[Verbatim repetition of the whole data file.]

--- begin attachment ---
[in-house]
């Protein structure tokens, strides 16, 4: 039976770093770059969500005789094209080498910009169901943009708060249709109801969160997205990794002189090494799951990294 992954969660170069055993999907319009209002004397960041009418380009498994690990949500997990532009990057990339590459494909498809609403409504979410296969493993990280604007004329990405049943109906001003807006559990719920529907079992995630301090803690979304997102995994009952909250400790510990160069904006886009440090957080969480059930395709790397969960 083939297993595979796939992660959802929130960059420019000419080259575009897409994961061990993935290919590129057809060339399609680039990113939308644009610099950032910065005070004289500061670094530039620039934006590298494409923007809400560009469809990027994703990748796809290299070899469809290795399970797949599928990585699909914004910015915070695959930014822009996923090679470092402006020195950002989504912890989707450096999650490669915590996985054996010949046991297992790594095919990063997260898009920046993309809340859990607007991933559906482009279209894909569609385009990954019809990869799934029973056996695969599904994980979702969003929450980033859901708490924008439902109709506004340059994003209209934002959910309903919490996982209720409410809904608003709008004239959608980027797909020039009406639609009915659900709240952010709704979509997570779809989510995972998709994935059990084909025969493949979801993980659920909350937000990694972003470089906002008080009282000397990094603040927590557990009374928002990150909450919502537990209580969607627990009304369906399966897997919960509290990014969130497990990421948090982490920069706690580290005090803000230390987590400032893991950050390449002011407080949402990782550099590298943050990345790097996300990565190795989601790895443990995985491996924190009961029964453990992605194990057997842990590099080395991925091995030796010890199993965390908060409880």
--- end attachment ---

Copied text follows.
[in-house]
């Protein structure tokens, strides 16, 4: 039976770093770059969500005789094209080498910009169901943009708060249709109801969160997205990794002189090494799951990294 992954969660170069055993999907319009209002004397960041009418380009498994690990949500997990532009990057990339590459494909498809609403409504979410296969493993990280604007004329990405049943109906001003807006559990719920529907079992995630301090803690979304997102995994009952909250400790510990160069904006886009440090957080969480059930395709790397969960 083939297993595979796939992660959802929130960059420019000419080259575009897409994961061990993935290919590129057809060339399609680039990113939308644009610099950032910065005070004289500061670094530039620039934006590298494409923007809400560009469809990027994703990748796809290299070899469809290795399970797949599928990585699909914004910015915070695959930014822009996923090679470092402006020195950002989504912890989707450096999650490669915590996985054996010949046991297992790594095919990063997260898009920046993309809340859990607007991933559906482009279209894909569609385009990954019809990869799934029973056996695969599904994980979702969003929450980033859901708490924008439902109709506004340059994003209209934002959910309903919490996982209720409410809904608003709008004239959608980027797909020039009406639609009915659900709240952010709704979509997570779809989510995972998709994935059990084909025969493949979801993980659920909350937000990694972003470089906002008080009282000397990094603040927590557990009374928002990150909450919502537990209580969607627990009304369906399966897997919960509290990014969130497990990421948090982490920069706690580290005090803000230390987590400032893991950050390449002011407080949402990782550099590298943050990345790097996300990565190795989601790895443990995985491996924190009961029964453990992605194990057997842990590099080395991925091995030796010890199993965390908060409880």